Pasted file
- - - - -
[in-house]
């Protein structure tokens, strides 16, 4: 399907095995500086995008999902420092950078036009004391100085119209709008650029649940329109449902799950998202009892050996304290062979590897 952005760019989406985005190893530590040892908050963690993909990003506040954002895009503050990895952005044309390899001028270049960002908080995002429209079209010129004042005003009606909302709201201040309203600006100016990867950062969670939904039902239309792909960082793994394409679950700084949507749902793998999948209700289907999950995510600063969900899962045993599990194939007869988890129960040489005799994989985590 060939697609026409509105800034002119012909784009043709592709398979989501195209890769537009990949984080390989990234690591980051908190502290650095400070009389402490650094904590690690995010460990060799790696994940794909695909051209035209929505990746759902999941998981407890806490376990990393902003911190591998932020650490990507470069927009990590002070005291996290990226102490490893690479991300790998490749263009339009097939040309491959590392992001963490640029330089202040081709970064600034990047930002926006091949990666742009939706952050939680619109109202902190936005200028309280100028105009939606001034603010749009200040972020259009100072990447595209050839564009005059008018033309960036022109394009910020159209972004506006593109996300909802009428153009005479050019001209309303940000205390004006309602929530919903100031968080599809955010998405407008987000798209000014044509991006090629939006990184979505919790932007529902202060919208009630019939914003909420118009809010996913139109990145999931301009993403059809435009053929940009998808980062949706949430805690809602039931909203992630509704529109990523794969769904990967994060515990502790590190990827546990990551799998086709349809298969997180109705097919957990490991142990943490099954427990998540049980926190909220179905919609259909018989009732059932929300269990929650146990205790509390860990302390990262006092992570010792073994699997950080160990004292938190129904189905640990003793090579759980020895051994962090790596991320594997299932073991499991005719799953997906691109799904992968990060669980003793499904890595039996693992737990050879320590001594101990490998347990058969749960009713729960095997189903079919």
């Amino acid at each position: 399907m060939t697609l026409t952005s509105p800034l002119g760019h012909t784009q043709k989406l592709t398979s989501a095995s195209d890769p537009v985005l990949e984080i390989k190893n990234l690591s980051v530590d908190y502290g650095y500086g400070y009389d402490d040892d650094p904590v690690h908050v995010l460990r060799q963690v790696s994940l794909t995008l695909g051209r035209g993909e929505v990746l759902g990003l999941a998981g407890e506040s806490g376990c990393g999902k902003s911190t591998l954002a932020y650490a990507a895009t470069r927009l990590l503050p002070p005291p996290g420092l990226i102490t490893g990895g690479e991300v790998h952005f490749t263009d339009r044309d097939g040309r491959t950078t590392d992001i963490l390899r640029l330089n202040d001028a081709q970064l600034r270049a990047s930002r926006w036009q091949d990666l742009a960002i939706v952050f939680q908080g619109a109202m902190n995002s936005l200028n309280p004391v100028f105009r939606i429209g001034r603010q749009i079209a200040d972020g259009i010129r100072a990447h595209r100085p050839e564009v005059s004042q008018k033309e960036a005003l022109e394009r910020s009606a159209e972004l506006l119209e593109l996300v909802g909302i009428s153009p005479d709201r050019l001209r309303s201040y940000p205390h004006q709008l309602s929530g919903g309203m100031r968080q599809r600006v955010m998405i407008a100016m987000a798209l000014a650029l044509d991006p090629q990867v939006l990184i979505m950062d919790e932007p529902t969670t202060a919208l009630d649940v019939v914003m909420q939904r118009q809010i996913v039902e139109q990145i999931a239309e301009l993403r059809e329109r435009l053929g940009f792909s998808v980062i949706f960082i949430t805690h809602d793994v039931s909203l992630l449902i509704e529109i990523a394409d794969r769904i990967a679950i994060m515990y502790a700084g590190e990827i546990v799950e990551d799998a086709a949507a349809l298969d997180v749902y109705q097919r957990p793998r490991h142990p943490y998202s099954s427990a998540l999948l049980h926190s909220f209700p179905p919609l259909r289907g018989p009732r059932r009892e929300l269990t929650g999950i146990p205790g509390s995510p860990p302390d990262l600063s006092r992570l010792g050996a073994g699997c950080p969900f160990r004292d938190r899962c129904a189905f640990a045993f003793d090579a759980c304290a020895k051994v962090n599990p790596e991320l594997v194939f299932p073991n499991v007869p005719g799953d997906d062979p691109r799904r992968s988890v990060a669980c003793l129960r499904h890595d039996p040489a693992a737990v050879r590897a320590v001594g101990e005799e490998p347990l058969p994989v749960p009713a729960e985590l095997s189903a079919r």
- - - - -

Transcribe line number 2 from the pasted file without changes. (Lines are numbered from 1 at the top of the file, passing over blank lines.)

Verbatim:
């Protein structure tokens, strides 16, 4: 399907095995500086995008999902420092950078036009004391100085119209709008650029649940329109449902799950998202009892050996304290062979590897 952005760019989406985005190893530590040892908050963690993909990003506040954002895009503050990895952005044309390899001028270049960002908080995002429209079209010129004042005003009606909302709201201040309203600006100016990867950062969670939904039902239309792909960082793994394409679950700084949507749902793998999948209700289907999950995510600063969900899962045993599990194939007869988890129960040489005799994989985590 060939697609026409509105800034002119012909784009043709592709398979989501195209890769537009990949984080390989990234690591980051908190502290650095400070009389402490650094904590690690995010460990060799790696994940794909695909051209035209929505990746759902999941998981407890806490376990990393902003911190591998932020650490990507470069927009990590002070005291996290990226102490490893690479991300790998490749263009339009097939040309491959590392992001963490640029330089202040081709970064600034990047930002926006091949990666742009939706952050939680619109109202902190936005200028309280100028105009939606001034603010749009200040972020259009100072990447595209050839564009005059008018033309960036022109394009910020159209972004506006593109996300909802009428153009005479050019001209309303940000205390004006309602929530919903100031968080599809955010998405407008987000798209000014044509991006090629939006990184979505919790932007529902202060919208009630019939914003909420118009809010996913139109990145999931301009993403059809435009053929940009998808980062949706949430805690809602039931909203992630509704529109990523794969769904990967994060515990502790590190990827546990990551799998086709349809298969997180109705097919957990490991142990943490099954427990998540049980926190909220179905919609259909018989009732059932929300269990929650146990205790509390860990302390990262006092992570010792073994699997950080160990004292938190129904189905640990003793090579759980020895051994962090790596991320594997299932073991499991005719799953997906691109799904992968990060669980003793499904890595039996693992737990050879320590001594101990490998347990058969749960009713729960095997189903079919």